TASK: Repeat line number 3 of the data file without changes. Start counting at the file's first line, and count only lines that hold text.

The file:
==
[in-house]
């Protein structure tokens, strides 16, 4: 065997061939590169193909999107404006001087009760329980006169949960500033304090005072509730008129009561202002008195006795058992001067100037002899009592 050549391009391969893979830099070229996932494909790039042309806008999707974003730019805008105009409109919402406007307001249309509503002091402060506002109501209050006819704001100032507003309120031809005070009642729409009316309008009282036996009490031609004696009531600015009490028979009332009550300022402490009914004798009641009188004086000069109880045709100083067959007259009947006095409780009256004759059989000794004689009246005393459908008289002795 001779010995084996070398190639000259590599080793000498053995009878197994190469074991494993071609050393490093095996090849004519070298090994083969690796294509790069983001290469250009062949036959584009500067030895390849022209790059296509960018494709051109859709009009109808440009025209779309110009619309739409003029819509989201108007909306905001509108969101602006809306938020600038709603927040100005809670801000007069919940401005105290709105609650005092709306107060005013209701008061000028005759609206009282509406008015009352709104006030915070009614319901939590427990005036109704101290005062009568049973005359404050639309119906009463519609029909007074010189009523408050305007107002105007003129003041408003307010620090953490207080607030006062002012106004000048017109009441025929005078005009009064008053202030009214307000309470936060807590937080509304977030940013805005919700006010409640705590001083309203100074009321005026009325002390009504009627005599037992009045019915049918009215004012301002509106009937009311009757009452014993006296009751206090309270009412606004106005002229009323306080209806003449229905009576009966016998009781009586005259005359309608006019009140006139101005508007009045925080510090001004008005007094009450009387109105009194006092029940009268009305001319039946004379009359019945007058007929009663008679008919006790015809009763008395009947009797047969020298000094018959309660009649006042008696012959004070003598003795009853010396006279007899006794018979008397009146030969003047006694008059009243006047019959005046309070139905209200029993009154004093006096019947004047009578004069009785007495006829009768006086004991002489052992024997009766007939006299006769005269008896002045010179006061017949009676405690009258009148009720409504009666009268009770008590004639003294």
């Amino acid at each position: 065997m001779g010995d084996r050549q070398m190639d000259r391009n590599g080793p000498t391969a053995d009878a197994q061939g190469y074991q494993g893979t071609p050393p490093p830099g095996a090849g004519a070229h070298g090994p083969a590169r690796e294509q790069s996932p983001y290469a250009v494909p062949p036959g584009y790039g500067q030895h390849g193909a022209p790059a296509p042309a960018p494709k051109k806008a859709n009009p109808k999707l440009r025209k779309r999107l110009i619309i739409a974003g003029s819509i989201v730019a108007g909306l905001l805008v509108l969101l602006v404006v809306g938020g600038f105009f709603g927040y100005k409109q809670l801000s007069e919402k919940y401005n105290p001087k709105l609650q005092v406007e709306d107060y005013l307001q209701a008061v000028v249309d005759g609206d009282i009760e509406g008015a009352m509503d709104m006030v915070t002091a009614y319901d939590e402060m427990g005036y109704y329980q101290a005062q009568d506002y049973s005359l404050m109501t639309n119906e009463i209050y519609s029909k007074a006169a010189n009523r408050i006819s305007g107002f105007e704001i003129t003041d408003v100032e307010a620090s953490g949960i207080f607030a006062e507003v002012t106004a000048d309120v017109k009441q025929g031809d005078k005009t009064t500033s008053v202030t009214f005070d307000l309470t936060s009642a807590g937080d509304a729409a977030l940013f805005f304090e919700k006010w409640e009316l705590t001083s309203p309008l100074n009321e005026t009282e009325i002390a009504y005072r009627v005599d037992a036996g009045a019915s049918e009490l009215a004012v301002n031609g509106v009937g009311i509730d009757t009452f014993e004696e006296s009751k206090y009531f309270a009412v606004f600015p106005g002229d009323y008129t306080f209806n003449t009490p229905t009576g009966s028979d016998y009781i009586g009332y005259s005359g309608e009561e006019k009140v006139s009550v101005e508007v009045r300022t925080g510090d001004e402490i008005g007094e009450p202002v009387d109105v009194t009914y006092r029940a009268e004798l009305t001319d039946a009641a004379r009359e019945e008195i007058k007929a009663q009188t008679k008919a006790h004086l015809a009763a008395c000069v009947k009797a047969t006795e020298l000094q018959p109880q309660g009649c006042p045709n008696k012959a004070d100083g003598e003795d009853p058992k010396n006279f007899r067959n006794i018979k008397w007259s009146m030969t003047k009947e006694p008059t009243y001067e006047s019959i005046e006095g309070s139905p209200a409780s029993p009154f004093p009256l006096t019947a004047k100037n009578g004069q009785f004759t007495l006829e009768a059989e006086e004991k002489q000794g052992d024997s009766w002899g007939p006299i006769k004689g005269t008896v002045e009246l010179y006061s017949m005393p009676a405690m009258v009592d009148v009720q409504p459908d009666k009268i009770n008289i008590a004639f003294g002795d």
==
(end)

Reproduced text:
């Amino acid at each position: 065997m001779g010995d084996r050549q070398m190639d000259r391009n590599g080793p000498t391969a053995d009878a197994q061939g190469y074991q494993g893979t071609p050393p490093p830099g095996a090849g004519a070229h070298g090994p083969a590169r690796e294509q790069s996932p983001y290469a250009v494909p062949p036959g584009y790039g500067q030895h390849g193909a022209p790059a296509p042309a960018p494709k051109k806008a859709n009009p109808k999707l440009r025209k779309r999107l110009i619309i739409a974003g003029s819509i989201v730019a108007g909306l905001l805008v509108l969101l602006v404006v809306g938020g600038f105009f709603g927040y100005k409109q809670l801000s007069e919402k919940y401005n105290p001087k709105l609650q005092v406007e709306d107060y005013l307001q209701a008061v000028v249309d005759g609206d009282i009760e509406g008015a009352m509503d709104m006030v915070t002091a009614y319901d939590e402060m427990g005036y109704y329980q101290a005062q009568d506002y049973s005359l404050m109501t639309n119906e009463i209050y519609s029909k007074a006169a010189n009523r408050i006819s305007g107002f105007e704001i003129t003041d408003v100032e307010a620090s953490g949960i207080f607030a006062e507003v002012t106004a000048d309120v017109k009441q025929g031809d005078k005009t009064t500033s008053v202030t009214f005070d307000l309470t936060s009642a807590g937080d509304a729409a977030l940013f805005f304090e919700k006010w409640e009316l705590t001083s309203p309008l100074n009321e005026t009282e009325i002390a009504y005072r009627v005599d037992a036996g009045a019915s049918e009490l009215a004012v301002n031609g509106v009937g009311i509730d009757t009452f014993e004696e006296s009751k206090y009531f309270a009412v606004f600015p106005g002229d009323y008129t306080f209806n003449t009490p229905t009576g009966s028979d016998y009781i009586g009332y005259s005359g309608e009561e006019k009140v006139s009550v101005e508007v009045r300022t925080g510090d001004e402490i008005g007094e009450p202002v009387d109105v009194t009914y006092r029940a009268e004798l009305t001319d039946a009641a004379r009359e019945e008195i007058k007929a009663q009188t008679k008919a006790h004086l015809a009763a008395c000069v009947k009797a047969t006795e020298l000094q018959p109880q309660g009649c006042p045709n008696k012959a004070d100083g003598e003795d009853p058992k010396n006279f007899r067959n006794i018979k008397w007259s009146m030969t003047k009947e006694p008059t009243y001067e006047s019959i005046e006095g309070s139905p209200a409780s029993p009154f004093p009256l006096t019947a004047k100037n009578g004069q009785f004759t007495l006829e009768a059989e006086e004991k002489q000794g052992d024997s009766w002899g007939p006299i006769k004689g005269t008896v002045e009246l010179y006061s017949m005393p009676a405690m009258v009592d009148v009720q409504p459908d009666k009268i009770n008289i008590a004639f003294g002795d």